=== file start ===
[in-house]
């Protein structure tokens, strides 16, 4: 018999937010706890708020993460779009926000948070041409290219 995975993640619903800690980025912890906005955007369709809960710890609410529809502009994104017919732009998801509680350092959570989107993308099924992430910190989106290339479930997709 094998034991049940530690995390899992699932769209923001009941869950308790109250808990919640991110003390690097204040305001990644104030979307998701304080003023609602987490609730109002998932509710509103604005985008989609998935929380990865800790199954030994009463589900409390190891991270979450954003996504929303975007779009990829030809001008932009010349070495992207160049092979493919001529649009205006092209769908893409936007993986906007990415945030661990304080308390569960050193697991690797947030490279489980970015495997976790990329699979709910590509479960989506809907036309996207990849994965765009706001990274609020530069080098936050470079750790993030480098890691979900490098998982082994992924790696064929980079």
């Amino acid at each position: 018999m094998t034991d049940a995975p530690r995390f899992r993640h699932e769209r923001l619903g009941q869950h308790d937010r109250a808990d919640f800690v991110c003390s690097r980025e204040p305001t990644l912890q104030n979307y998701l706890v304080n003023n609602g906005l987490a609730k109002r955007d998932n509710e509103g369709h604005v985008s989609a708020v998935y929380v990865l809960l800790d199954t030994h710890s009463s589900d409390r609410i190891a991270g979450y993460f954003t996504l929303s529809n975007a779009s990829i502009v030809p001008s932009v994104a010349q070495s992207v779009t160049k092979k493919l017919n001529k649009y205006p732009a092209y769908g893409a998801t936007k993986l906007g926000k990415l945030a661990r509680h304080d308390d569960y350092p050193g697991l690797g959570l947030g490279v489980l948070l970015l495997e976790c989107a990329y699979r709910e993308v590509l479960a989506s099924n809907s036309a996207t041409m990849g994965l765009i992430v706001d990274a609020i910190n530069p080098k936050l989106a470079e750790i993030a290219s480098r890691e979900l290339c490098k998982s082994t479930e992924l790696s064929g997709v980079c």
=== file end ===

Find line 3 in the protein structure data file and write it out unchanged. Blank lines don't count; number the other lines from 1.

């Amino acid at each position: 018999m094998t034991d049940a995975p530690r995390f899992r993640h699932e769209r923001l619903g009941q869950h308790d937010r109250a808990d919640f800690v991110c003390s690097r980025e204040p305001t990644l912890q104030n979307y998701l706890v304080n003023n609602g906005l987490a609730k109002r955007d998932n509710e509103g369709h604005v985008s989609a708020v998935y929380v990865l809960l800790d199954t030994h710890s009463s589900d409390r609410i190891a991270g979450y993460f954003t996504l929303s529809n975007a779009s990829i502009v030809p001008s932009v994104a010349q070495s992207v779009t160049k092979k493919l017919n001529k649009y205006p732009a092209y769908g893409a998801t936007k993986l906007g926000k990415l945030a661990r509680h304080d308390d569960y350092p050193g697991l690797g959570l947030g490279v489980l948070l970015l495997e976790c989107a990329y699979r709910e993308v590509l479960a989506s099924n809907s036309a996207t041409m990849g994965l765009i992430v706001d990274a609020i910190n530069p080098k936050l989106a470079e750790i993030a290219s480098r890691e979900l290339c490098k998982s082994t479930e992924l790696s064929g997709v980079c």